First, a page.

BH IPF Collaborative Newsletter October 2017

Recommendations for Medication Reconciliation (Part II)
Medication Availability
  • In order to avoid unnecessary disruptions/changes in medication therapy regimes, items such as benefit coverage and affordability should be discussed with the patient and family and they should be engaged in shared decision-making around medication therapy.
Patient Agreement and Understanding
  • When transitioning out of the hospital, the patient should be engaged in their plan for medications and agreement to follow that plan should be assured.
  • Changes in the medication regime from pre-hospital medications should be made clear to the patient and family, including guidance on OTC medications and use of substances such as alcohol.
  • Ask the patient and the family what medications are in the home and discuss the plan for their use or disposal.
  • Teach Back is an effective strategy that should be used to elicit the level of understanding needed by the patient and family to take medications safely and as prescribed. (Project BOOST)
Recommendations for Patients with Mental Illnesses:
Quantity of Medications
  • Condition-specific consideration should be given when ordering medication supply. For example, if the patient has had suicidal issues or major depression in the past, quantities of potentially lethal medications should be limited.
Communication of Medication Plans
  • Acknowledging the complexities associated with medication therapy for mental illnesses such as required medication titration, it is imperative that the communication regarding intended plans for medications be clear to all providers caring for the patient as well as the patient and family.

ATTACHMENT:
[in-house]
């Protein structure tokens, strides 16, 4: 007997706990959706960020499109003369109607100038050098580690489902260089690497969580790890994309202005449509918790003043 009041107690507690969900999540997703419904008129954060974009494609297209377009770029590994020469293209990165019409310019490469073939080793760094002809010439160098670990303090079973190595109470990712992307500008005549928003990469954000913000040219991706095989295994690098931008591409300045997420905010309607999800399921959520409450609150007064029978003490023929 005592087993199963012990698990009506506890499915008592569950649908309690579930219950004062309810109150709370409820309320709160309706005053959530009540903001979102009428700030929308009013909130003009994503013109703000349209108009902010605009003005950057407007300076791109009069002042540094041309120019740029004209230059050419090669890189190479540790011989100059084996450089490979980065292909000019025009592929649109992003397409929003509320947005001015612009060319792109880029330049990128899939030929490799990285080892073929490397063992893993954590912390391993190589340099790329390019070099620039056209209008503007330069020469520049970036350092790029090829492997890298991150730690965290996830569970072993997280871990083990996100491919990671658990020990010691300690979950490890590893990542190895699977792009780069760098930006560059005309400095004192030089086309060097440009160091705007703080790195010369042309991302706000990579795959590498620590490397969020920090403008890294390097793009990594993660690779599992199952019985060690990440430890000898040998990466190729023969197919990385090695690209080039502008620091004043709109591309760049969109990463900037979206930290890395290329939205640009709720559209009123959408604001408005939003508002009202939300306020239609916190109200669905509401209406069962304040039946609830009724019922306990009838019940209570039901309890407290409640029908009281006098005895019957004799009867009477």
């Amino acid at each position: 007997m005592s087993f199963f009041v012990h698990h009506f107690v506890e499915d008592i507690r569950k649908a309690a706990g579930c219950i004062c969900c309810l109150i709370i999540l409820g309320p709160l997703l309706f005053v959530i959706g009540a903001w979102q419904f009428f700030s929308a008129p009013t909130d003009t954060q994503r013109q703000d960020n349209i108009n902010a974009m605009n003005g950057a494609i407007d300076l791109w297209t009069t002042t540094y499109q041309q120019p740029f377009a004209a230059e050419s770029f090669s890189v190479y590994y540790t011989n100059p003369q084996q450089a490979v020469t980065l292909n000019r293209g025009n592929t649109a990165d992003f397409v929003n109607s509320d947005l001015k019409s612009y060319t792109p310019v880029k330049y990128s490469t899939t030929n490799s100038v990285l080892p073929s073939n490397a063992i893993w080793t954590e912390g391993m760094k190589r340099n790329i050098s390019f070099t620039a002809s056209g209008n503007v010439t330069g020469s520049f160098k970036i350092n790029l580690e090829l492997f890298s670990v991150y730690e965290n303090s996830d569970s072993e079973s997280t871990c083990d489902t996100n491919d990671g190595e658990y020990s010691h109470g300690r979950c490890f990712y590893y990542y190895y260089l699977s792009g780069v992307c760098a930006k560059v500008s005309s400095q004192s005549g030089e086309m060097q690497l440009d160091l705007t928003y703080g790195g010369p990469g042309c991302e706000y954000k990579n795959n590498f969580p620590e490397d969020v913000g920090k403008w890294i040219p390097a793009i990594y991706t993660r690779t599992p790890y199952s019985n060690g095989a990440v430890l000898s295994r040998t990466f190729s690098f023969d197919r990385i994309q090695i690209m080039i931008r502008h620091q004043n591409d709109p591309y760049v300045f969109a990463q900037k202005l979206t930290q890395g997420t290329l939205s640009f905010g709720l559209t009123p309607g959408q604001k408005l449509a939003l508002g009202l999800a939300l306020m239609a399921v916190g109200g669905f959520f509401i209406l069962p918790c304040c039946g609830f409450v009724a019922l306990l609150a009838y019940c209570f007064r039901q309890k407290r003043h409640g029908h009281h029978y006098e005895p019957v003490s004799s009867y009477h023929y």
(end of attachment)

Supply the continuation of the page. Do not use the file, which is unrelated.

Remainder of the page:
Screen For Other Co-occurring Disorders
  • Screen at-risk psychiatric and medical patients with such issues as trauma, stroke, myocardial infarction, cancer and diabetes, for possible substance use disorder. When warranted, use motivational interviewing methods.

Special Population Considerations

Special considerations should be given for patients who are:
  • Incapacitated with respect to medical decision-making or have been deemed legally incompetent
  • Confused or experiencing cognitive deficits
  • On involuntary commitment
  • In the midst of acute psychotic episodes
  • Newly diagnosed
  • Live alone without support
  • Experiencing cognitive deficits

For these patients, consider strategies to enhance adherence such as:

  • Direct observation of medication use
  • Depot medications - a special formulation of the medication that is given by injection and gradually released into the body over a period of time
  • Involvement of a case/care manager
This material was prepared by GMCF for Alliant Quality, the Medicare Quality Improvement Organization for Georgia and North Carolina, under contract with the Centers for Medicare & Medicaid Services (CMS), an agency of the U.S. Department of Health and Human Services. The contents presented do not necessarily reflect CMS policy. Publication No. 11SOW-GMCFQIN-G1-17-63